Whitman students teach civil rights movement in Walla Walla schools


WALLA WALLA — From an Alabama jail cell in 1963, the Rev. Martin Luther King Jr. wrote an open letter to his critics defending his call to action through peaceful protest and civil disobedience in a town not his own.

The letter, recalled historically as the Letter from Birmingham Jail, includes the passage “injustice anywhere is a threat to justice everywhere.”

Walla Walla High School students were challenged this week to analyze King’s words, and draw potential parallels to current societal struggles, as part of the Whitman Teaches the Movement outreach program.

Whitman Teaches the Movement is presented in partnership with Walla Walla Public Schools, and as part of the Southern Poverty Law Center’s Teaching Tolerance project. The nonprofit civil rights group began the outreach project after conducting a national study that gave most U.S. states a failing grade when it comes to state standards on civil rights education, explained Sophie Schouboe, a sophomore at Whitman and project manager of Whitman Teaches the Movement.

“They had certain criteria that they thought would give a good overview of the civil rights movement,” Schouboe said about the initial study. “About two-thirds of the states failed, including the entire West Coast.”

Locally, the effort looks to enrich Walla Walla’s public school students with additional civil rights era lessons, while offering Whitman students the opportunity to teach and serve. The program relies on student volunteers, and is part of the college’s Student Engagement Center. The college students train on curriculum specific to second-, fifth-, seventh- and 11th-grade classrooms.

The program launched Jan. 22 this year, near the federal holiday in honor of King. In all, 55 Whitman students were to visit 42 classrooms this week and last, with some students working as teams. Classroom lessons conclude today.

Schouboe, who taught in classrooms last year, coordinated the program this year as a student intern and also taught. She presented to fifth-graders at Sharpstein Elementary on baseball legend Jackie Robinson, the core fifth-grade curriculum.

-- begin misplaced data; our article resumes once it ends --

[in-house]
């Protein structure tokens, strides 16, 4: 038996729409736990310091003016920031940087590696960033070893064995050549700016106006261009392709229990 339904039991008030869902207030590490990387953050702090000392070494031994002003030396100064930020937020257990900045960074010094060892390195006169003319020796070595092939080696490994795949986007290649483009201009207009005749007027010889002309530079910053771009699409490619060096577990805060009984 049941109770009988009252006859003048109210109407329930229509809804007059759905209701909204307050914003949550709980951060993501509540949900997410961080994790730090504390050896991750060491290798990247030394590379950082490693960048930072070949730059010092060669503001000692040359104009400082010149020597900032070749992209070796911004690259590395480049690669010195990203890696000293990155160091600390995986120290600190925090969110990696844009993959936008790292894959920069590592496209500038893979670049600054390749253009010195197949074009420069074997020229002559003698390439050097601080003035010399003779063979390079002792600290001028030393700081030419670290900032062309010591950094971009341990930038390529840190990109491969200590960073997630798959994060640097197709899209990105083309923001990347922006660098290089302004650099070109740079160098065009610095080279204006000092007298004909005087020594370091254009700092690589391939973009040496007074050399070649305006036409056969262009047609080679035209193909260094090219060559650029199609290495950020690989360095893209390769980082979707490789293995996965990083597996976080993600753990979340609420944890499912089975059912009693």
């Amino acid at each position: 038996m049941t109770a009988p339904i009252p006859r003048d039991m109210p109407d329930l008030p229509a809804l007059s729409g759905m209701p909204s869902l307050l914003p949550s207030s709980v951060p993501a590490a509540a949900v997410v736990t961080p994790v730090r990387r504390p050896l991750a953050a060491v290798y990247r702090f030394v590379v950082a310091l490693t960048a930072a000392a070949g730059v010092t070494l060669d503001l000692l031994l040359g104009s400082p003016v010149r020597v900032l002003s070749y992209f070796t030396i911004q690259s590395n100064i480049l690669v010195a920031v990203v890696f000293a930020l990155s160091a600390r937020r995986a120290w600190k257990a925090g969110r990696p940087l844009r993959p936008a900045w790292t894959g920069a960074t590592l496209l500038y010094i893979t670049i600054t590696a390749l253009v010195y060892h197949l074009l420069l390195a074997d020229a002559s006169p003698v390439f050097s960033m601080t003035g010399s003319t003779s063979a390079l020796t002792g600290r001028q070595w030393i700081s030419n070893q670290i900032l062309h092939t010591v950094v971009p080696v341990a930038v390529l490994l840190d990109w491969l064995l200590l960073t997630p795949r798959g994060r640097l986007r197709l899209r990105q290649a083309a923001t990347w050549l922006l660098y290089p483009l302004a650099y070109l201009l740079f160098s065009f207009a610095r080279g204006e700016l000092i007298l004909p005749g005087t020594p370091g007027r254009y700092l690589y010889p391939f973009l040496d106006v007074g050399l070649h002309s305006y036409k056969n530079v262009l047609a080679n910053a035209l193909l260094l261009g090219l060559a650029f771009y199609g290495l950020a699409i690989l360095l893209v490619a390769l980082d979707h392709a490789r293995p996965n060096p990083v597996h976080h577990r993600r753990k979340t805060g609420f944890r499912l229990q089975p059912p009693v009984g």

“I think it’s a great program because it addresses something that a lot of people don’t get a lot of extensive education on in school,” she said.

“I think it’s also a great way for our students who are interested in education to get experience in the classroom, and get outside the Whitman bubble and get connected to everything else going on in Walla Walla. That was nice for me … to go in and work with the kids. After planning everything and putting it together it was great to see it in action,” Schouboe said.

Wa-Hi social studies teacher Michelle Higgins was so impressed with the Whitman Teaches the Movement project last year, she asked Whitman students to visit her ninth-grade Northwest history classes this year.

Higgins said although civil rights curriculum comes later in high school, it is part of the new common core standards being adopted in the state.

“This is challenging,” Higgins said about studying King’s writings. “But this is an example of one of those texts ninth- and 10th-graders will be encountering.”

Whitman students Tim Reed, Rose Gottlieb and Molly Emmett were in Higgins’ class Monday to talk with the freshman class and read excerpts of King’s writings, including the Letter from Birmingham Jail.

The Wa-Hi students offered their own thoughts and knowledge on King, and civil rights, before breaking up into small groups.

One student volunteered that King spoke against having people separated because of their race.

“Do you know what the term is for keeping black people and white people separate?” Emmett asked, writing down terms on a whiteboard. “Do you know segregation?”

Along with segregation, the class was introduced to the idea of civil disobedience, which King defended and carried out — the belief that laws can be broken if they seem morally wrong.

“What he was really against was racial discrimination,” Gottlieb said, carrying on the discussion of segregation.

Students learned about Bull Connor, the Commissioner of Public Safety for the city of Birmingham in 1963, when protests were coordinated in the heavily segregated city. Connor is remembered for authorizing the use of high pressure water hoses and attack dogs on peaceful protesters, including children.

The Wa-Hi students admitted they were learning many of the facts and concepts for the first time.

“I think it’s interesting,” Jasmin Martinez said. “It shows how different things are now. Different cultures can mix now.”

While the class read through a print-out of King’s writings, the Whitman students and Higgins walked between groups, asking questions and drawing out ideas.

“Have you guys ever felt that way in your lives, where you’re waiting and waiting for something to change that’s just not fair?” Emmett asked one group.

“No,” Martinez answered. “Not yet.”

The talk led to King’s decision to get himself arrested in Birmingham.

“They should have had more rights, but they didn’t,” Emmett said. “People were saying, why did you go to jail, and he said I didn’t want to wait anymore.”


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